Netherlands map

The Netherlands is a small, densely populated country located in Western Europe, with three island territories in the Caribbean. The Netherlands is geographically a very low and flat country, with about 26% of its area and 21% of its population located below sea level, and only about 50% of its land exceeding one metre above sea level. Most of the areas below sea level are man-made, caused by peat extraction or achieved through land reclamation. Nearly 17% of the country's land area is reclaimed from the sea and from lakes. It is anticipated that global warming in the 21st century will result in a rise in sea level. The politically neutral Delta Commission has formulated an action plan to cope with a sea level rise of 1.10 m and a simultaneous land height decline of 10 cm. The plan encompasses the reinforcement of the existing coastal defenses like dikes and dunes with 1.30 m of additional flood protection. The Netherlands has 20 national parks and hundreds of other nature reserves that include lakes, heathland, woods, dunes and other habitats. Most of these are owned by Staatsbosbeheer, the national department for forestry and nature conservation, and Natuurmonumenten ('Natures monuments'), a private organisation that buys, protects and manages nature reserves. The Dutch part of the Wadden Sea in the north, with its tidal flats and wetlands, is rich in biological diversity and was declared a UNESCO World Heritage Nature Site in 2009. The territory of the Netherlands belongs to the ecoregion of Atlantic mixed forests. In 1871, the last old original natural woods were cut down, and most woods today are planted monocultures of trees like Scots pine and trees that are not native to the Netherlands. (Wikipedia)

Quick Facts

Land use

Total land area
3,367,000 hectares
Area of forest
11.2% of land area
Area of agriculture
54.9% of land area
Area of permanent cropland
1.1% of land area


16.9 million
Population growth
0.4% annually
Rural population

Economics and development

GDP from agriculture
GDP per person
44433.40 USD

Climate change and biodiversity

CO2 emissions
10.10 metric tonnes per person
Threatened animal and plant species
National Restoration Targets
Total restoration target
80,000 hectares
Restoration target
80,000 hectares
Sixth Netherlands National Communication under the UNFCCC (2013)

Over the past decades, forest policy in the Netherlands has been integrated into the nature policy. The development of a nature network is a central theme of the nature (and forest) policy. The nature network is a cohesive network of high-quality nature wetland and terrestrial reserves. 560,000 ha of this network was completed by 2011. The aim is to have converted an additional 80,000 ha into nature reserves by 2027. Part of this will be achieved through afforestation and reforestation. Combating climate change is just one of the benefits of the ecological network (p. 73).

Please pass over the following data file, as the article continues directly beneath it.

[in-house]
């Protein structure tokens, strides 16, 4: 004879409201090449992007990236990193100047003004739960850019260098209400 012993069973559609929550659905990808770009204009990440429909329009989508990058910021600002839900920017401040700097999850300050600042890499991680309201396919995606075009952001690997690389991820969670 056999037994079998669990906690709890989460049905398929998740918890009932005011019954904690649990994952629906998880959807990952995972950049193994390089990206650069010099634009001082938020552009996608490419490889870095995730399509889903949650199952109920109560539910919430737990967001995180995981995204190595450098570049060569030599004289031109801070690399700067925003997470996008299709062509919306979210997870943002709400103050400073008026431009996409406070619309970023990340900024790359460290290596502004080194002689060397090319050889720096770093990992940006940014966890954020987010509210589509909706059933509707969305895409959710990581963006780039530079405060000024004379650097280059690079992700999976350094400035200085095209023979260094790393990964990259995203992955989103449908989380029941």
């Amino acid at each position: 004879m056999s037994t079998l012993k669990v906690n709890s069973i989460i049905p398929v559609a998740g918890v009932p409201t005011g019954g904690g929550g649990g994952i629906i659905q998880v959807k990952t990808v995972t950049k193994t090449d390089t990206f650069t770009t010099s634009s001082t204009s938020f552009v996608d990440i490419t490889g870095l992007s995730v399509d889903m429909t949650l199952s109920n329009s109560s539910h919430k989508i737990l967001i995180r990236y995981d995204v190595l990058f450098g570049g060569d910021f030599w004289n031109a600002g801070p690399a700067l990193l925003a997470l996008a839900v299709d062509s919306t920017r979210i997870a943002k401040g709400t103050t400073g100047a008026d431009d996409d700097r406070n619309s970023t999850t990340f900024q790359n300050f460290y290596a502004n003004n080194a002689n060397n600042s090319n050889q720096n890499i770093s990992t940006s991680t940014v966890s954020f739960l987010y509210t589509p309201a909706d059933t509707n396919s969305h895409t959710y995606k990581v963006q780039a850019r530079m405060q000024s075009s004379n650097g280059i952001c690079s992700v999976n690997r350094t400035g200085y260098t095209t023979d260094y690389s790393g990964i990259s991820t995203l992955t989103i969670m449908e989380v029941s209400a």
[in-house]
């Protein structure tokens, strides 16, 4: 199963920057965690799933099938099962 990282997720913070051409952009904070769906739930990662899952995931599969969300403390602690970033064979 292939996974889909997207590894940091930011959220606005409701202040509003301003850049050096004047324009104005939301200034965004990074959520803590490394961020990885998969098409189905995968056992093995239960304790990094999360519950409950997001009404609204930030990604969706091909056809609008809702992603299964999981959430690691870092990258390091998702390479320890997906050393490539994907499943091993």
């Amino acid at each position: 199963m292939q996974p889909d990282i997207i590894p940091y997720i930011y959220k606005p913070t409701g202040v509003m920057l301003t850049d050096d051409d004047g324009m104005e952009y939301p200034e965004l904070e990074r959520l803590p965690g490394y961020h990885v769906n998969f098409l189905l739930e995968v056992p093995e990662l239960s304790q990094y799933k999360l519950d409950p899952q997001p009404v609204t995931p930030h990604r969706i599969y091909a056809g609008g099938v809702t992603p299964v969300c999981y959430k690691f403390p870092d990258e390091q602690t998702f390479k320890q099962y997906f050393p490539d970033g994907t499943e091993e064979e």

Convention on Biological Diversity (CBD) Country Profiles – NBSAPs, National Reports (5th)
The Natural Way Forward, Government Vision (2014)

The government has designed eight objectives and tasks it plans to fulfil over the coming fifteen to twenty years for the foundations and structure (see figure). The objectives represent public interests around nature as it is at present and in the future, and the government believes they tie in well with the motivation and ambitions of the interested parties in society and in the economy. These will be outlined below. Objectives and actions in the first four paragraphs relate primarily to the structure; in the last four paragraphs they relate more to the foundations (p. 37).

The provincial governments are committed to putting the National Ecological Network in place, as agreed with the government. The Natura 2000 sites are important building blocks of that network. As there is now greater cohesion in the network and a programme-based approach is being applied, similar to that of the Nitrogen Programme, and the relationship with the surrounding areas is becoming more evident, the focus of nature policy can shift from individual protected species and areas to the larger landscape (p. 44).

Under the Pact for Nature of September 2013 the parties have agreed to work towards a robust National Ecological Network. The provinces are responsible for the protection of this network, drawing up the spatial plans, bringing partners and stakeholders together, giving people a greater say in deciding how to make use of it in a sustainable manner. Half of the National Ecological Network consists of Natura 2000 sites. Linking them up not only makes them stronger, it also gives strength to the whole network. (p. 28)

5th National Report of the Kingdom of the Netherlands

Efforts are being carried out to complete and manage the National Ecological Network (NEN), including all Natura 2000 sites. This means restoration or reconversion of land into natural ecosystems and defragmentation of natural habitat. (p. 72)

Other (National Strategies and Plans, Rural Development Programs, Natura 2000 areas, projects, and goals)
Integration of Nature Protection in Forest Policy in the Netherlands

National Ecological Network: by 2020 have 728,500 ha in the network (17.5% national area)

Regarding strategies and policies, one important to mention is the national ecological network (EHS), which was introduced in the 1990s. The goal was to designate 728.500 ha in the EHS by 2020 representing about 17,5% of the land surface of the Netherlands. This would allow for a connection to nature reserves in other European countries through the pan-European Ecological Network (PEEN). In order to achieve that, an additional area of 275.000 ha still needed to be newly created. By 2009, roughly 100.000 ha were realized.

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